Author: Robyn Schneider
Published: June 5, 2018
Reviewed By: Kim
Kim’s Rating: 4 stars
Rose Asher believes in ghosts. She should, since she has one for a best friend: Logan, her annoying, Netflix-addicted brother, who is forever stuck at fifteen. But Rose is growing up, and when an old friend moves back to Laguna Canyon and appears in her drama class, things get complicated.
Jamie Aldridge is charming, confident, and a painful reminder of the life Rose has been missing out on since her brother’s death. She watches as Jamie easily rejoins their former friends–a group of magnificently silly theater nerds–while avoiding her so intensely that it must be deliberate.
Yet when the two of them unexpectedly cross paths, Rose learns that Jamie has a secret of his own, one that changes everything. Rose finds herself drawn back into her old life–and to Jamie. But she quickly starts to suspect that he isn’t telling her the whole truth.
All Rose knows is that it’s becoming harder to choose between the boy who makes her feel alive and the brother she isn’t ready to lose.
I love Schneider’s books! Her first two were awesome and as soon as I saw she wrote another, I bought it pronto! This one isn’t as strong as her first two, but it was still good! The premise of Rose’s brother coming back as a ghost was an interesting twist that I wasn’t expecting from Schneider. But she is the queen of emotional teen stories (the non-annoying kind) and Invisible Ghosts delivered. I loved the easy banter between the friends and they are totally the kids that I wish were at my school. I’m not gonna say much in this review (shocker!) because there isn’t much I can say without ruining the experience. As sappy as it sounds, Schneider’s books need to be felt and enjoyed. So a not annoying, feeling, story about teens . . . Boom. I would keep this book for older teens, due to some language. But I do recommend Invisible Ghosts, a very good book!
Author: Robyn Schneider
Published: August 27, 2013
Reviewed By: Kim
Kim’s Rating: 4 Stars
Description from Amazon:
Robyn Schneider’s The Beginning of Everything is a witty and heart-wrenching teen novel that will appeal to fans of books by John Green and Ned Vizzini, novels such as The Perks of Being a Wallflower, and classics like The Great Gatsby and The Catcher in the Rye. Varsity tennis captain Ezra Faulkner was supposed to be homecoming king, but that was before—before his girlfriend cheated on him, before a car accident shattered his leg, and before he fell in love with unpredictable new girl Cassidy Thorpe. As Kirkus Reviews said in a starred review, “Schneider takes familiar stereotypes and infuses them with plenty of depth. Here are teens who could easily trade barbs and double entendres with the characters that fill John Green’s novels.” Funny, smart, and including everything from flash mobs to blanket forts to a poodle who just might be the reincarnation of Jay Gatsby, The Beginning of Everything is a refreshing contemporary twist on the classic coming-of-age novel—a heart-wrenching story about how difficult it is to play the part that people expect, and how new beginnings can stem from abrupt and tragic endings.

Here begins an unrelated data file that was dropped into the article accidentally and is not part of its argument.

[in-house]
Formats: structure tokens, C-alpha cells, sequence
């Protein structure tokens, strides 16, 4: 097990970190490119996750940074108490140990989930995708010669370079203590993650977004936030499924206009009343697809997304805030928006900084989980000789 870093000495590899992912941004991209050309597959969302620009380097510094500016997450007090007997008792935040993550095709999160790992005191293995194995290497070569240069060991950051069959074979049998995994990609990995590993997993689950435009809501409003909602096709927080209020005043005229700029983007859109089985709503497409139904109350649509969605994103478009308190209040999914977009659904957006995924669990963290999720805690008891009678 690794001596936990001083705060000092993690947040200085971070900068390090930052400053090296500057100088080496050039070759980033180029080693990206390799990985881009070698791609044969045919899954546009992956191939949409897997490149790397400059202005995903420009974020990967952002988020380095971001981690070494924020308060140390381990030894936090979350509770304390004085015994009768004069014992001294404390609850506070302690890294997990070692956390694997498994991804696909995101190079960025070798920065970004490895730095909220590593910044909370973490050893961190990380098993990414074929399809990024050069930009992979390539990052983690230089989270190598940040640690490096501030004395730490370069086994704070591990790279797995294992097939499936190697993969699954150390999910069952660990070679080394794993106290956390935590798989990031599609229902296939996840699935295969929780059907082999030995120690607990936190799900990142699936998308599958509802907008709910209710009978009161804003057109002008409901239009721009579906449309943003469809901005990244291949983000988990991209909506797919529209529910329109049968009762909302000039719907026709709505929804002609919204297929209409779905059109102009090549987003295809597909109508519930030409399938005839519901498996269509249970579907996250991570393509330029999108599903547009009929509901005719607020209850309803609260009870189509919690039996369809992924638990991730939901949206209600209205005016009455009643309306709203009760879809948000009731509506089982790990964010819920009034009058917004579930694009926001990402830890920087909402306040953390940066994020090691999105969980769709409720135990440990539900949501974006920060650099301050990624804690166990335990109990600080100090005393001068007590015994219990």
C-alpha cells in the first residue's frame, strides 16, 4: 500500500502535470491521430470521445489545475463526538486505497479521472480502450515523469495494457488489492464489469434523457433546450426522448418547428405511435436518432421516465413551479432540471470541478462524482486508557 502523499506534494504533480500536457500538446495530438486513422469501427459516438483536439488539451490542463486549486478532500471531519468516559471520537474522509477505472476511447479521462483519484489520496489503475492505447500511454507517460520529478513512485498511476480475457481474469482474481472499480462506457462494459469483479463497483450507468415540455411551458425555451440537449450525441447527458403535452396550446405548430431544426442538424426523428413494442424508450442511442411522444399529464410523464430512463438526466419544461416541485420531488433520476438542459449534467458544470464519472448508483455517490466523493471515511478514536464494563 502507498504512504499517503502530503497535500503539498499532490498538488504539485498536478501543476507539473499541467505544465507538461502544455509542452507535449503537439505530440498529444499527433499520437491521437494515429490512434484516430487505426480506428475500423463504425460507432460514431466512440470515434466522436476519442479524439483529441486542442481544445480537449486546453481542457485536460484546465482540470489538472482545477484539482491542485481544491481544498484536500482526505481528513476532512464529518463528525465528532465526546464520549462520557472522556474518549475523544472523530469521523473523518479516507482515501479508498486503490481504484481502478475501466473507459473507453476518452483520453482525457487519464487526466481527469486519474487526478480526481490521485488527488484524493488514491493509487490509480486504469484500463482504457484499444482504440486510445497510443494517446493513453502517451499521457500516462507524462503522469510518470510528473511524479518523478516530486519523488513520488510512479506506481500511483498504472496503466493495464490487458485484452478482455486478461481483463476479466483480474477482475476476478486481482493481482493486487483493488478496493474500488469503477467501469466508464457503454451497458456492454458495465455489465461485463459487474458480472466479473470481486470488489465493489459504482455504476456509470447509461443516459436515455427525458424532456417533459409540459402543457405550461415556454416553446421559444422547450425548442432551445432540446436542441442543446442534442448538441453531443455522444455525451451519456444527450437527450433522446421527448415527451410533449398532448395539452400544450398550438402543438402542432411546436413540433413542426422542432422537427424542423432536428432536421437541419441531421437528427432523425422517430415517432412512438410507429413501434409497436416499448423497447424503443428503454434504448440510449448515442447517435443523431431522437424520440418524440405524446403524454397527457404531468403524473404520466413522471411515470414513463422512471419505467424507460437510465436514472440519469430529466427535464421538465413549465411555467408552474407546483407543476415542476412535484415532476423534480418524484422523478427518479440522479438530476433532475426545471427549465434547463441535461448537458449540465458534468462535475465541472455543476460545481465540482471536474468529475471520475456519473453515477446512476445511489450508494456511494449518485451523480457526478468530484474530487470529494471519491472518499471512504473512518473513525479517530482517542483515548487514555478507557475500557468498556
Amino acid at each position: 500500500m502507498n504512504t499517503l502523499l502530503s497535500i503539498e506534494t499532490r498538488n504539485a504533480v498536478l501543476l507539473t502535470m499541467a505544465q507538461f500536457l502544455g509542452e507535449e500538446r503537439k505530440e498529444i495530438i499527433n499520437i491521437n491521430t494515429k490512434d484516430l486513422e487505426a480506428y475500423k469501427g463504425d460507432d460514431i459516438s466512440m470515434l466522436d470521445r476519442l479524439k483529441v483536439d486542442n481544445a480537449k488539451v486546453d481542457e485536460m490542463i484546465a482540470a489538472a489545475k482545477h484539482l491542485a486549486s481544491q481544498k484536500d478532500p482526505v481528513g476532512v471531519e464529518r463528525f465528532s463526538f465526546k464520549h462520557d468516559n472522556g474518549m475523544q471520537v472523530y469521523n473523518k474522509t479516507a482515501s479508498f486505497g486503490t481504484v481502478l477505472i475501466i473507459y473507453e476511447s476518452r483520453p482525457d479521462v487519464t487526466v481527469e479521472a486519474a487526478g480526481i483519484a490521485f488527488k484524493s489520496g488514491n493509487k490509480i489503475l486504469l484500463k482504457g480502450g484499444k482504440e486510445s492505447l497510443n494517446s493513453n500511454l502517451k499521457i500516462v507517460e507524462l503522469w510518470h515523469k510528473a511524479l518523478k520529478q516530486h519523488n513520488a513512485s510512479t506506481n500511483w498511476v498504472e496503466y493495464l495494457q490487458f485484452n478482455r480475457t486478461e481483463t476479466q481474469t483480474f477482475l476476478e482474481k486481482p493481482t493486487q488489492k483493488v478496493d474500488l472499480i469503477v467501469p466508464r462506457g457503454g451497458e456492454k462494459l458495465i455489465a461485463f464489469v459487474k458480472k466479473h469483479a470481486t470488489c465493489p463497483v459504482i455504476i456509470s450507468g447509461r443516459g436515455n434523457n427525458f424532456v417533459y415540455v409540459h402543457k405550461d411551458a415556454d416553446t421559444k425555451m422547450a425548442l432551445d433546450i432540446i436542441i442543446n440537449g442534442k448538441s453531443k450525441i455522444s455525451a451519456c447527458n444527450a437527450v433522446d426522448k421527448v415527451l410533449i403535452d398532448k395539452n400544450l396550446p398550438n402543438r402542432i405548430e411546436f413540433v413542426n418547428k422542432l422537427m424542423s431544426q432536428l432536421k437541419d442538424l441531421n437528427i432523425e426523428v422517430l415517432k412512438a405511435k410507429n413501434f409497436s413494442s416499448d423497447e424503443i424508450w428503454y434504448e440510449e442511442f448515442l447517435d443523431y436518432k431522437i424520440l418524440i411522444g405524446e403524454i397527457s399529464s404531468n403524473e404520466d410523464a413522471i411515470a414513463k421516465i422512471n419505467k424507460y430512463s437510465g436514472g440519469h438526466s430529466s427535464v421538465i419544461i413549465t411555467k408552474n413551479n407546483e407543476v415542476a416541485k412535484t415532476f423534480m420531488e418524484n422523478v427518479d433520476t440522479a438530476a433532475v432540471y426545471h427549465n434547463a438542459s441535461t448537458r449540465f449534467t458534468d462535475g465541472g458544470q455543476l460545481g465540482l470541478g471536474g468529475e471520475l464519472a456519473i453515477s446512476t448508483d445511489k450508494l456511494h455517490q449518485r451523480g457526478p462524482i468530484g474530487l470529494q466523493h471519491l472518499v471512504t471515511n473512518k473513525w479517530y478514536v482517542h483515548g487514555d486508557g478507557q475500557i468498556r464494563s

Another doozy of a book! I read Extraordinary Means, also by Schneider, earlier this year and loved it! So I picked up The Beginning of Everything and I loved it almost as much! I did give this book only 4 stars because I find teenage drama annoying. But I don’t think the story would have existed without all those high school problems that teenagers believe will just end their lives!! As an adult, I found a lot of those problems petty and easy, compared to real life. However, I do remember being in high school where trying to get people to like me was a full time job.
This book was also a little more philosophical than I was expecting. I had no idea what a panopticon was until I read this book. The idea that we are all just living one big surveillance experiment does describe high school efficiently! The book started out with Ezra going from golden boy to social outcast after he is injured in a car accident. He has to deal with all the pity and stares and trying to figure out what his life is now that his old one has been destroyed. He meets Cassidy Thorpe, who is full of mischief and mystery, and like all high schoolers, he falls in love. And everything goes fine, until one crucial detail comes out. I did roll my eyes a little at how dramatic both Ezra and Cassidy can be, thinking that life in high school reflects the rest of your life. But it was an interesting twist that Cassidy resists Ezra’s glorification of her. She doesn’t want the credit of changing him, when, in reality, he was changing himself.
Basically this is a book of a bunch of kids learning to grow up and their reactions to having to do so. This is actually a good one for high schoolers to read. The language wasn’t bad and any “steamy scenes” were few and far between, along with not being very detailed. Those who have finished high school will probably read this with amusement. But overall, a very good book![Top]